Monday, August 25, 2008

The Indian Witch-Hunt

I watched a show on Saturday on The National Geographic Channel called The Indian Witch-Hunt. It is a 3 year old film, won some awards in 2005.

The one-hour documentary is based on the state of Jharkand. To be precise, the largely prevalent witch-hunting rituals of the state. The film unravels how innocent women are accused of being witches and ill-treated beyond imagination. The story focuses on one such incident. A young man beheads his aunt because he believes she cast the 'evil eye' on his father and 2 older brothers which caused their deaths. After beheading her with a blade, he carries her head to the local police station where he tells the Inspector that his aunt was a witch. All of this is captured on tape by the local news channel, and included in this documentary. The young man's last surviving brother lauds him because he believes his life is now saved.

The journalist in this film, Sohaila Kapoor investigates further. She meets many such 'witches.' All of them have been ill-treated and have run away to other villages to save their own lives. Their children cry, because they can't lead normal lives.

The film also shows a forbidden world of Tantra. One such Tantric, and his three female disciples are showcased. The crew is allowed to film a secret ritual on a full-moon night inside a graveyard -a ritual believed to invoke in them the powers of the Demon-Goddess (also called Dayan). It begins with mantras being chanted. Then two of them get into a trance and believe that they have been possessed by the Goddess. The Goddess who is demanding blood. So, blood they give! The Tantric bites off the heads of a goat, a chicken, and a pig. And let them lie there, bleeding. Offerings to the Goddess. They reach the heights of their hypnotic state and end it with a final carnal act.

The film goes back to the investigation of why the young man believed that his aunt was possessed. How did his father and two brothers die? A little bit of research shows that all three of them suffered from severe tuberculosis. Instead of getting treated in a hospital, they went to witch-doctors.

Witch Doctors! Can you believe that this country still has witch doctors? For all the intellectual and technological advancements we've made, in some parts of India we still live in the Dark Ages. The film shows educated men and women consulting witch-doctors. Does that make any sense at all? I was horrified to see all this. Horrified to see how inhumanly the so-called 'witches' were treated. Have we lost our capability to be human? Are we so caught up in our closed, dark, narrow-minded lives that we don't see other human beings as human? It's no surprise that all these victims are Dalits or 'lower class' women. Also no surprise that in each of these cases someone has made a nice fat profit. Doesn't the law see this?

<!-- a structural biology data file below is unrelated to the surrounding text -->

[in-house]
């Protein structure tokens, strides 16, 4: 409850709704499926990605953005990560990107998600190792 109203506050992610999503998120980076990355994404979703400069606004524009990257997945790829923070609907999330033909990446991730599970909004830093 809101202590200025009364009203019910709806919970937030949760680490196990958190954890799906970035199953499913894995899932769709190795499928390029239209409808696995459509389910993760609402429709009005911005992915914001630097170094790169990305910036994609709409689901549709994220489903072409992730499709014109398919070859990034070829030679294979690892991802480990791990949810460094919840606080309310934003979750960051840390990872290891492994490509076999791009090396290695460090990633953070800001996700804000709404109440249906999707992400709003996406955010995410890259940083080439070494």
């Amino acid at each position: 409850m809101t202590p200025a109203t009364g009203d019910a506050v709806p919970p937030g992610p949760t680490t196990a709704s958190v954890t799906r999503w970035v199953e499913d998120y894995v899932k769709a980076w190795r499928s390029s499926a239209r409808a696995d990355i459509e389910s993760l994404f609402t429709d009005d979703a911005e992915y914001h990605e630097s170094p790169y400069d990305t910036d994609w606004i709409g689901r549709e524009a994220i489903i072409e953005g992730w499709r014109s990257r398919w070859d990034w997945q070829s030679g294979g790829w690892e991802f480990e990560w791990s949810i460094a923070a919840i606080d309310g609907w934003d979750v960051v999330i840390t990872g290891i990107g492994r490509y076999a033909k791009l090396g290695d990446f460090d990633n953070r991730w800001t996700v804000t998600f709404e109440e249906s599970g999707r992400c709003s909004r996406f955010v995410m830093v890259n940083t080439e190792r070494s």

Talking about the law, did you know that Bihar was the first state to implement the Anti-Witch Hunting law in 1999? Then followed Jharkand, Chattisgarh, and Rajasthan. Over 500 people have been arrested so far for as much as branding someone a witch. I'm glad we have at least taken one small step against this practice, but I'm sure a lot more has to be done. Proper education could be one of the main ways to tackle this menace.

This practice has been prevalent in other parts of the world too. In medieval times. Not any more. Or at least that's what I've learned. Then what's wrong with our country? Is it excessive oppression? The great caste divide? Or just corruption and selfishness? Whatever it is, it is a shame for all of us who live in this country.


Kalpana Behra said...

Good going. Good going. Keep updating your blog.

My mom-in-law's sister suddenly fell ill and died when she was a teenager it seems and the village suspected black magic by a witch. Mil says that the lady who was suspected to be a witch (who was in her mid 20s) was tied to a tree and the villagers pulled out and broke all her teeth with stones and beat her black and blue! Feels sad to know that this practice is still prevalent. We will change...I am optimistic.

Nandini Vishwanath said...

OMG, in 1999??? That late? Sucks!

BTW, keep writing :)